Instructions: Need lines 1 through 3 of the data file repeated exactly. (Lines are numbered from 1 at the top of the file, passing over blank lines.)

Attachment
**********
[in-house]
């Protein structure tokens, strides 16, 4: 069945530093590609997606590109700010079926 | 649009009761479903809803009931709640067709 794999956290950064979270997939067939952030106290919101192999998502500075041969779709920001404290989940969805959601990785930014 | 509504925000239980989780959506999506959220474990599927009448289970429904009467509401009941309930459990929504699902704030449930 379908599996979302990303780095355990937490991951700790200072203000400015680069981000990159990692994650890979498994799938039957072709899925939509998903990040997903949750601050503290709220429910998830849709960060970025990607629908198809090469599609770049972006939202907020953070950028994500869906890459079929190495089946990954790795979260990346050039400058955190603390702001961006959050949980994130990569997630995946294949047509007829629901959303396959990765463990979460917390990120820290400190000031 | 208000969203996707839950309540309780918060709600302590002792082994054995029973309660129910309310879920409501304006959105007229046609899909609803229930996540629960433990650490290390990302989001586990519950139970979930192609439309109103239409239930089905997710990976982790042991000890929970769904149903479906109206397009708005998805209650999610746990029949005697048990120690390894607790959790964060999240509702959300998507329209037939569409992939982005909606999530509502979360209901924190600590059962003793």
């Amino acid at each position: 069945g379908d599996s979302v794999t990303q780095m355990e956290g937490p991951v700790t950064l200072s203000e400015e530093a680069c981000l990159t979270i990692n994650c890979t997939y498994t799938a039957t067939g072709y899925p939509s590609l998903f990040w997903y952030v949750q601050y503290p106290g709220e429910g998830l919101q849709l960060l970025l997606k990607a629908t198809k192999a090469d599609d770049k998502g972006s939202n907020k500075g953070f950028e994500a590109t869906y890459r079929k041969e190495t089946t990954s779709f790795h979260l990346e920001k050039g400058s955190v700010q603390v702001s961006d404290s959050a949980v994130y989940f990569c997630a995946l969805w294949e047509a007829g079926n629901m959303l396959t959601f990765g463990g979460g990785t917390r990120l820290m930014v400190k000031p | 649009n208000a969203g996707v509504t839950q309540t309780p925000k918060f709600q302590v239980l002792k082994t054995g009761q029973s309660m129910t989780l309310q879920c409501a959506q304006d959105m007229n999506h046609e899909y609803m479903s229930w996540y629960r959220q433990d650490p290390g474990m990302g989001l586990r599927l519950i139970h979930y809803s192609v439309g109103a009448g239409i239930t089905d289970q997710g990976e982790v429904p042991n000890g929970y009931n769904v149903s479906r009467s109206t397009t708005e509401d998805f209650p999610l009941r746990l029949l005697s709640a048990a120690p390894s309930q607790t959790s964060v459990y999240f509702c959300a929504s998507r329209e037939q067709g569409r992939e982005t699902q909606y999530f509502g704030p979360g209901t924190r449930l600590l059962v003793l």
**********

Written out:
[in-house]
């Protein structure tokens, strides 16, 4: 069945530093590609997606590109700010079926 | 649009009761479903809803009931709640067709 794999956290950064979270997939067939952030106290919101192999998502500075041969779709920001404290989940969805959601990785930014 | 509504925000239980989780959506999506959220474990599927009448289970429904009467509401009941309930459990929504699902704030449930 379908599996979302990303780095355990937490991951700790200072203000400015680069981000990159990692994650890979498994799938039957072709899925939509998903990040997903949750601050503290709220429910998830849709960060970025990607629908198809090469599609770049972006939202907020953070950028994500869906890459079929190495089946990954790795979260990346050039400058955190603390702001961006959050949980994130990569997630995946294949047509007829629901959303396959990765463990979460917390990120820290400190000031 | 208000969203996707839950309540309780918060709600302590002792082994054995029973309660129910309310879920409501304006959105007229046609899909609803229930996540629960433990650490290390990302989001586990519950139970979930192609439309109103239409239930089905997710990976982790042991000890929970769904149903479906109206397009708005998805209650999610746990029949005697048990120690390894607790959790964060999240509702959300998507329209037939569409992939982005909606999530509502979360209901924190600590059962003793």
């Amino acid at each position: 069945g379908d599996s979302v794999t990303q780095m355990e956290g937490p991951v700790t950064l200072s203000e400015e530093a680069c981000l990159t979270i990692n994650c890979t997939y498994t799938a039957t067939g072709y899925p939509s590609l998903f990040w997903y952030v949750q601050y503290p106290g709220e429910g998830l919101q849709l960060l970025l997606k990607a629908t198809k192999a090469d599609d770049k998502g972006s939202n907020k500075g953070f950028e994500a590109t869906y890459r079929k041969e190495t089946t990954s779709f790795h979260l990346e920001k050039g400058s955190v700010q603390v702001s961006d404290s959050a949980v994130y989940f990569c997630a995946l969805w294949e047509a007829g079926n629901m959303l396959t959601f990765g463990g979460g990785t917390r990120l820290m930014v400190k000031p | 649009n208000a969203g996707v509504t839950q309540t309780p925000k918060f709600q302590v239980l002792k082994t054995g009761q029973s309660m129910t989780l309310q879920c409501a959506q304006d959105m007229n999506h046609e899909y609803m479903s229930w996540y629960r959220q433990d650490p290390g474990m990302g989001l586990r599927l519950i139970h979930y809803s192609v439309g109103a009448g239409i239930t089905d289970q997710g990976e982790v429904p042991n000890g929970y009931n769904v149903s479906r009467s109206t397009t708005e509401d998805f209650p999610l009941r746990l029949l005697s709640a048990a120690p390894s309930q607790t959790s964060v459990y999240f509702c959300a929504s998507r329209e037939q067709g569409r992939e982005t699902q909606y999530f509502g704030p979360g209901t924190r449930l600590l059962v003793l």